Will 2D continue to exist? With technology influencing every domain where are we going from here? What are the innovations you see in the animation/filmmaking space?

I believe that 2D will most certainly continue to exist. When we look at animation we tend to look at Hollywood. That may be the most successful industry globally, but we can’t ignore European animation – particularly French. Most of it is 2D and of extremely high standards. I think this 2D-3D debate is irrelevant. What defines good animation for me is the storytelling and the world that it creates.

Even if we were to look at Hollywood, my guess is that 2D would come back with a vengeance very soon. Art is always cyclic. Yes, today 3D is dominant. So is technology. But how far can we eventually go. Jungle Book (2016) was a defining film for me in that sense. All barriers got diffused in that film – between live action, animation and VFX – between art and technology itself. So I am sure this chas-ing of technology will continue for a few more years. We are already into Virtual Reality and Augmented Reality. People would want to get better at that. But eventually they would have to come back to 2D animation. They will have to come back to simple joys of life, for example – a cat chasing a mouse.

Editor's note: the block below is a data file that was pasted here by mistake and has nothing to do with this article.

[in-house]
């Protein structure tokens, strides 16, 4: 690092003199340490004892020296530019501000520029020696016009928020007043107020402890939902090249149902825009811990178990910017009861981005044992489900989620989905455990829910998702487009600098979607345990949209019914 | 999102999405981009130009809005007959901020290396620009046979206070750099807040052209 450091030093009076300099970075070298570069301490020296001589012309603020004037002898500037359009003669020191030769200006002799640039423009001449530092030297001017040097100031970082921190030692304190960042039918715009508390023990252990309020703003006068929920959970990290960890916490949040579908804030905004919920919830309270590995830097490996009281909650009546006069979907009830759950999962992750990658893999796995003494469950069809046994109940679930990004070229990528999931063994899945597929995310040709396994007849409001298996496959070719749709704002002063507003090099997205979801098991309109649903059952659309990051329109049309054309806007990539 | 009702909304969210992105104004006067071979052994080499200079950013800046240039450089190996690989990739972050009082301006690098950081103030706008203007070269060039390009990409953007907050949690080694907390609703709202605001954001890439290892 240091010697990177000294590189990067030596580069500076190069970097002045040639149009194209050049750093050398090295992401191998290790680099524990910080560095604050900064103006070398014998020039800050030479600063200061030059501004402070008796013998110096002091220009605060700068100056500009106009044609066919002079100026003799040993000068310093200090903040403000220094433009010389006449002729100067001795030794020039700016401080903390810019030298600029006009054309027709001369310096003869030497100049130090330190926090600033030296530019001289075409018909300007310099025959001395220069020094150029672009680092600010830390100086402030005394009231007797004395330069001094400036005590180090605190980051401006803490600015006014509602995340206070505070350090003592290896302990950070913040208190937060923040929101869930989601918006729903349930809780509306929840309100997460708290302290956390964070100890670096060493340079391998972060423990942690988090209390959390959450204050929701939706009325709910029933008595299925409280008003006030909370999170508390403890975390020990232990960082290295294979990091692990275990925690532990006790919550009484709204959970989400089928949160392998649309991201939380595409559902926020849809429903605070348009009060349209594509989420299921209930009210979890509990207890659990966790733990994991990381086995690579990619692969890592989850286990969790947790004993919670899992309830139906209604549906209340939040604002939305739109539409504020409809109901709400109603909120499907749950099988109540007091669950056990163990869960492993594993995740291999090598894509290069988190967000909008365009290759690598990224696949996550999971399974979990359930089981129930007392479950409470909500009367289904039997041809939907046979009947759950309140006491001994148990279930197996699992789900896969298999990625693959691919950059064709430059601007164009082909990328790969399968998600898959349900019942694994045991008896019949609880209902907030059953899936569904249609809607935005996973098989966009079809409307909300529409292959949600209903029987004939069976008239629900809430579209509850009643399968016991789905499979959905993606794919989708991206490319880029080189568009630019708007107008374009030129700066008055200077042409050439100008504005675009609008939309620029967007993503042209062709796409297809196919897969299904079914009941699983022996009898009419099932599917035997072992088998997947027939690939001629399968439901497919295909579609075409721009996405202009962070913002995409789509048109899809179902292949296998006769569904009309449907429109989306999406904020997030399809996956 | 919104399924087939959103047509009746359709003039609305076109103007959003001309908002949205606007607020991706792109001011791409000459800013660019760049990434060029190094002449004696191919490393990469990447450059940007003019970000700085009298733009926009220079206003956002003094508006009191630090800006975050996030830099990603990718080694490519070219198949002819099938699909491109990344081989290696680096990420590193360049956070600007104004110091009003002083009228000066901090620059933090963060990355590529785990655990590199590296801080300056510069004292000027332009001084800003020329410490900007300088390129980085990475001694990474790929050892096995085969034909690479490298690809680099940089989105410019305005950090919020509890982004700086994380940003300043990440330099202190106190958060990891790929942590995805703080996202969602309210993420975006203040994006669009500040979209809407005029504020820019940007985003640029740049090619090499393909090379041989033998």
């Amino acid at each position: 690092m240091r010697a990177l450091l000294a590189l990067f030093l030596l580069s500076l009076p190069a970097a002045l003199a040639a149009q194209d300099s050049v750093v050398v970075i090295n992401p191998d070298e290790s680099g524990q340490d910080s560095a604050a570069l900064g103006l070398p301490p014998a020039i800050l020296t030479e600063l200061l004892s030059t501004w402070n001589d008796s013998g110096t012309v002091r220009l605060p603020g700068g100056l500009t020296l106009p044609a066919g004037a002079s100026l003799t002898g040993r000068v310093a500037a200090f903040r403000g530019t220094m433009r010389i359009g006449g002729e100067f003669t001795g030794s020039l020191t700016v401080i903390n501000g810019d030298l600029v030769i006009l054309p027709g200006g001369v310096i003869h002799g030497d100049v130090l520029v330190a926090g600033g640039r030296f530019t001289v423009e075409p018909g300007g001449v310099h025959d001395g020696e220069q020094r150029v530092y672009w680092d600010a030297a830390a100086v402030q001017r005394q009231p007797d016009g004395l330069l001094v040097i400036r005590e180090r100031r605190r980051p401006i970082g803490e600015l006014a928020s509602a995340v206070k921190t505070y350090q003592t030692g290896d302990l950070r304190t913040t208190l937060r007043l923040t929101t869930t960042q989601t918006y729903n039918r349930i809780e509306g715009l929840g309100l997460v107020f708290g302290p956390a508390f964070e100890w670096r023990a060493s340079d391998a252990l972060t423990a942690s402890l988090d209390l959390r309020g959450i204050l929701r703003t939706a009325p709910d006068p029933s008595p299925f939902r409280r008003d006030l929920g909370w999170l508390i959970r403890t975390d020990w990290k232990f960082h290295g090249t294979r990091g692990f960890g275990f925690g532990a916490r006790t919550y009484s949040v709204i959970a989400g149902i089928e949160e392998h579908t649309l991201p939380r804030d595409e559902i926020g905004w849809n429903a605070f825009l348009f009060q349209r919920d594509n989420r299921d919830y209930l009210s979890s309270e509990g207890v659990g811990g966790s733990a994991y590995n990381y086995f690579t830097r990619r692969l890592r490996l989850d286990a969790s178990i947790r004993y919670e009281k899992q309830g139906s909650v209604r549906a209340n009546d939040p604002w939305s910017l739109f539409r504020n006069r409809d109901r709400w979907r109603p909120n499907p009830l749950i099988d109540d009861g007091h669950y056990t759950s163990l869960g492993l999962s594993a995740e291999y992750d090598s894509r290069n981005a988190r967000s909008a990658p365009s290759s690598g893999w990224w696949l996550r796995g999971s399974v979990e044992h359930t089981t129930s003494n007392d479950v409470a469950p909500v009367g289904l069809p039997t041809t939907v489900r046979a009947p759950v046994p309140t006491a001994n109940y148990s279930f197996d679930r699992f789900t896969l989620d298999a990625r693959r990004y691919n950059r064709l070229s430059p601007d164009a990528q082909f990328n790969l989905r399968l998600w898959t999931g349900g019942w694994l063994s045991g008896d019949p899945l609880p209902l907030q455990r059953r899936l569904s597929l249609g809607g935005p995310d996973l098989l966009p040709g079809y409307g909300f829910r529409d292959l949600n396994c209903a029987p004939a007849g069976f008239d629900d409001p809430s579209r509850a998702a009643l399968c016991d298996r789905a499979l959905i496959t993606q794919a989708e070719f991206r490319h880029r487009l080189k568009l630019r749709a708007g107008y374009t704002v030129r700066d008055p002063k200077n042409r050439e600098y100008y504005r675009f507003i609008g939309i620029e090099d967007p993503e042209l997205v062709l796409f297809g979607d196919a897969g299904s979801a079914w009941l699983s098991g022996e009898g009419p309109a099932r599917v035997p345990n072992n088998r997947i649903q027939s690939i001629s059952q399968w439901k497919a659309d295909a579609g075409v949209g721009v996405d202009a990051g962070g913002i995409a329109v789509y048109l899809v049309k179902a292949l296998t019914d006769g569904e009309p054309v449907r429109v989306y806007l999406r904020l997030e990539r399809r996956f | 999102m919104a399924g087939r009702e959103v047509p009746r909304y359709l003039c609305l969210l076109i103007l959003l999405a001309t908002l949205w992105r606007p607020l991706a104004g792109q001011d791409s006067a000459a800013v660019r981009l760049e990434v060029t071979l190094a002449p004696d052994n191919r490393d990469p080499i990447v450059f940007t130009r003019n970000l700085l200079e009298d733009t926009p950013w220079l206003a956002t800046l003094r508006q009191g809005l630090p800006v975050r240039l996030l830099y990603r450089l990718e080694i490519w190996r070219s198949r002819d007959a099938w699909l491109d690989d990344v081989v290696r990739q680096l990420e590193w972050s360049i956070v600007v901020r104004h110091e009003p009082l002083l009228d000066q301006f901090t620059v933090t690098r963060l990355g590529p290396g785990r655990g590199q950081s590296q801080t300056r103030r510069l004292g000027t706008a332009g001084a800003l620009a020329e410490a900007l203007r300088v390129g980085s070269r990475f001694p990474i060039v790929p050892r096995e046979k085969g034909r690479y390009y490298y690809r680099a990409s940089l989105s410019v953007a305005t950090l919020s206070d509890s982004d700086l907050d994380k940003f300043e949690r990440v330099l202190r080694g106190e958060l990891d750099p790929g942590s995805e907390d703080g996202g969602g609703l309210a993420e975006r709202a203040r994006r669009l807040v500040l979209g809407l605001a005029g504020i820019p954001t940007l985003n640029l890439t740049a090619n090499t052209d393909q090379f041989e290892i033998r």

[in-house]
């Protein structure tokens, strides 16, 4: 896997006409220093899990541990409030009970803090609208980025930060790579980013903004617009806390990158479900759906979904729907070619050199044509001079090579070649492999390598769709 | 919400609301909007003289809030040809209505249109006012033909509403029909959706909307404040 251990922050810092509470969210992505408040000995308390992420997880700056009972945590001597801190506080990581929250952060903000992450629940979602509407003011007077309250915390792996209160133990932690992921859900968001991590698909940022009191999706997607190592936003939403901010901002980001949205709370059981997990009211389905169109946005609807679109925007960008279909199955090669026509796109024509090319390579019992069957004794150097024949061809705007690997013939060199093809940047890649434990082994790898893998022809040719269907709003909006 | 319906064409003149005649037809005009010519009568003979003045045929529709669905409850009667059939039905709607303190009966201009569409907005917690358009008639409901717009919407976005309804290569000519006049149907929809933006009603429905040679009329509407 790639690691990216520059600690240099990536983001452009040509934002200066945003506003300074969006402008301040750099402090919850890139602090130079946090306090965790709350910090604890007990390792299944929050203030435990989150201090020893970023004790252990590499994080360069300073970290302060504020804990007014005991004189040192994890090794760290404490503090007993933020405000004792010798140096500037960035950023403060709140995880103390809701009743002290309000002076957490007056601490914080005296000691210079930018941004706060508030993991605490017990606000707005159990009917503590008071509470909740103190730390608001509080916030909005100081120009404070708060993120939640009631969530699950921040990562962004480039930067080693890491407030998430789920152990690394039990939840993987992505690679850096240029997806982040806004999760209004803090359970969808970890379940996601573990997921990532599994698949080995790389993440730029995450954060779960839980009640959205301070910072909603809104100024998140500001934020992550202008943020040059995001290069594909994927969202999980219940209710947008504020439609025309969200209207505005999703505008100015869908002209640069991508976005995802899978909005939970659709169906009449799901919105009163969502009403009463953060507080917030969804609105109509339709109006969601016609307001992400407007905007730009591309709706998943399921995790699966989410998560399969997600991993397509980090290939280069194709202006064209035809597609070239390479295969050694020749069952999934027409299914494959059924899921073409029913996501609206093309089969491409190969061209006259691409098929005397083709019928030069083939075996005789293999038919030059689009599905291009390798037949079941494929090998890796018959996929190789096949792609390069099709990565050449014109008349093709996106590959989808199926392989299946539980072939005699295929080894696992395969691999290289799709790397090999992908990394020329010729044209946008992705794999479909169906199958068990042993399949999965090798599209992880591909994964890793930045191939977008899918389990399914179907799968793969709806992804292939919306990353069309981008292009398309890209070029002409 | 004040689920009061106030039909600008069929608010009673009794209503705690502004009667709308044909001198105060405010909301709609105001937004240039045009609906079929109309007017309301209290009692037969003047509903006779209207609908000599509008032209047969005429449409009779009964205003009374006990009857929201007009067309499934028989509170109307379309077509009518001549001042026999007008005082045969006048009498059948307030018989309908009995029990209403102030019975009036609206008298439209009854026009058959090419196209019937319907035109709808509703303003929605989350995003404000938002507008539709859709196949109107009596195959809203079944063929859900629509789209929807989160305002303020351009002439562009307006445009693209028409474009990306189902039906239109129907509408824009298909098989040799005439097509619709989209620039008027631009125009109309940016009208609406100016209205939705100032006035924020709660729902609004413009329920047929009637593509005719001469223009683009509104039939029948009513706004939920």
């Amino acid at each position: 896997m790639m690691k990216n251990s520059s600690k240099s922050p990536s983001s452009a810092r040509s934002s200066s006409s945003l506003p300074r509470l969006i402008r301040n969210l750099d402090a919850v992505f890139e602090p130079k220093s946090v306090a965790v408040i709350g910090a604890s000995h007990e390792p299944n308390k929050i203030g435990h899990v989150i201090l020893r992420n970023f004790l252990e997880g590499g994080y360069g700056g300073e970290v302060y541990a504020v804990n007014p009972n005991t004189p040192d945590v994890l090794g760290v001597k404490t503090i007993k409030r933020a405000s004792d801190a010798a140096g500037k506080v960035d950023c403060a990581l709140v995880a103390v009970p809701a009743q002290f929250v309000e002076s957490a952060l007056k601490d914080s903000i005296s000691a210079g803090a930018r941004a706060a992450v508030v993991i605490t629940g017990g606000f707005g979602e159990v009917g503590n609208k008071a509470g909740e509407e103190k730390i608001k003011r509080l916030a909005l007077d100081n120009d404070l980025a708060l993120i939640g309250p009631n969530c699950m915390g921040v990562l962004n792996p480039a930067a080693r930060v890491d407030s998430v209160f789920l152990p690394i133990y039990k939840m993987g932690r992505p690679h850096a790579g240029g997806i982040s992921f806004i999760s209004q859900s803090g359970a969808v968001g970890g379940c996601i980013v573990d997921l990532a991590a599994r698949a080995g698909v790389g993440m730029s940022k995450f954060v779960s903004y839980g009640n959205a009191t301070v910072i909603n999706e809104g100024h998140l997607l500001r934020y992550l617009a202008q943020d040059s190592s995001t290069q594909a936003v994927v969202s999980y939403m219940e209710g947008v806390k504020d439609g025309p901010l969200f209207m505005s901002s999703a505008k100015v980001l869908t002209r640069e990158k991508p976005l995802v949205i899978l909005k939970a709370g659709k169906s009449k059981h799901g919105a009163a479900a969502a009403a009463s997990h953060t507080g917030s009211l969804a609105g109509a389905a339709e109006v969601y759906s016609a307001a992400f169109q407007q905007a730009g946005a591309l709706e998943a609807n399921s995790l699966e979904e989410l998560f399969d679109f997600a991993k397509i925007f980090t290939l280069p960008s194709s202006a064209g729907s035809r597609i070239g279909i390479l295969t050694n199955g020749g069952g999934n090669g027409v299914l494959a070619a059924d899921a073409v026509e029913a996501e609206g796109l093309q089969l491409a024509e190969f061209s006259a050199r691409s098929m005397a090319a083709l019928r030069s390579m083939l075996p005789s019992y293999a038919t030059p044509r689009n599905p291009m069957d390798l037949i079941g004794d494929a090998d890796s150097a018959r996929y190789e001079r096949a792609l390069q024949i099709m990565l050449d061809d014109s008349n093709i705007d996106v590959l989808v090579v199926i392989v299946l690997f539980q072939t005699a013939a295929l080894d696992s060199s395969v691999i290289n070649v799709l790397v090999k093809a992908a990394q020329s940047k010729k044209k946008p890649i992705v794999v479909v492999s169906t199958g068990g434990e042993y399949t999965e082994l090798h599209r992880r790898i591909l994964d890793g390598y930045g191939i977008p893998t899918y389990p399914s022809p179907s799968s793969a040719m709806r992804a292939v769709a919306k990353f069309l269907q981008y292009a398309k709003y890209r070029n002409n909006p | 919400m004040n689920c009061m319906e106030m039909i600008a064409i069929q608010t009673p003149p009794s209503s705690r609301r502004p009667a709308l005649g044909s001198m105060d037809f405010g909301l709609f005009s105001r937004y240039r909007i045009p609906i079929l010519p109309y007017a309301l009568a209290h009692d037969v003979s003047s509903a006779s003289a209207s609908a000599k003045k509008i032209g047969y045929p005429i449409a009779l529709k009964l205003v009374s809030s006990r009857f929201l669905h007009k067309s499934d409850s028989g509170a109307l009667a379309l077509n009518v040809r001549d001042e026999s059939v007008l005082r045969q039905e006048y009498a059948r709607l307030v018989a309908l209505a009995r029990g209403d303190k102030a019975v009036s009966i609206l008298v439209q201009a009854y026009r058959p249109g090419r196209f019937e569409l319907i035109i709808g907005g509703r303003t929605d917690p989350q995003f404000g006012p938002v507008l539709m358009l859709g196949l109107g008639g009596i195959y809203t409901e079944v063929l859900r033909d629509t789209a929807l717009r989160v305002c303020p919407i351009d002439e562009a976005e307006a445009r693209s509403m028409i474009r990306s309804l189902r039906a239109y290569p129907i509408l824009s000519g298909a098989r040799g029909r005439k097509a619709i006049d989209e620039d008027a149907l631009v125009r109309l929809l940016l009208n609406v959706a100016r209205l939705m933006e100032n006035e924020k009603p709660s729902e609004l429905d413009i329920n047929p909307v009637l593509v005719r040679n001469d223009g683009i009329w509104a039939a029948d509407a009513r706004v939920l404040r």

Animation and IT sector evolved simultaneously in India. Indian IT has gone global and animation/animation services haven’t seen the same success? Do you think animation will have its glory in India in the coming years?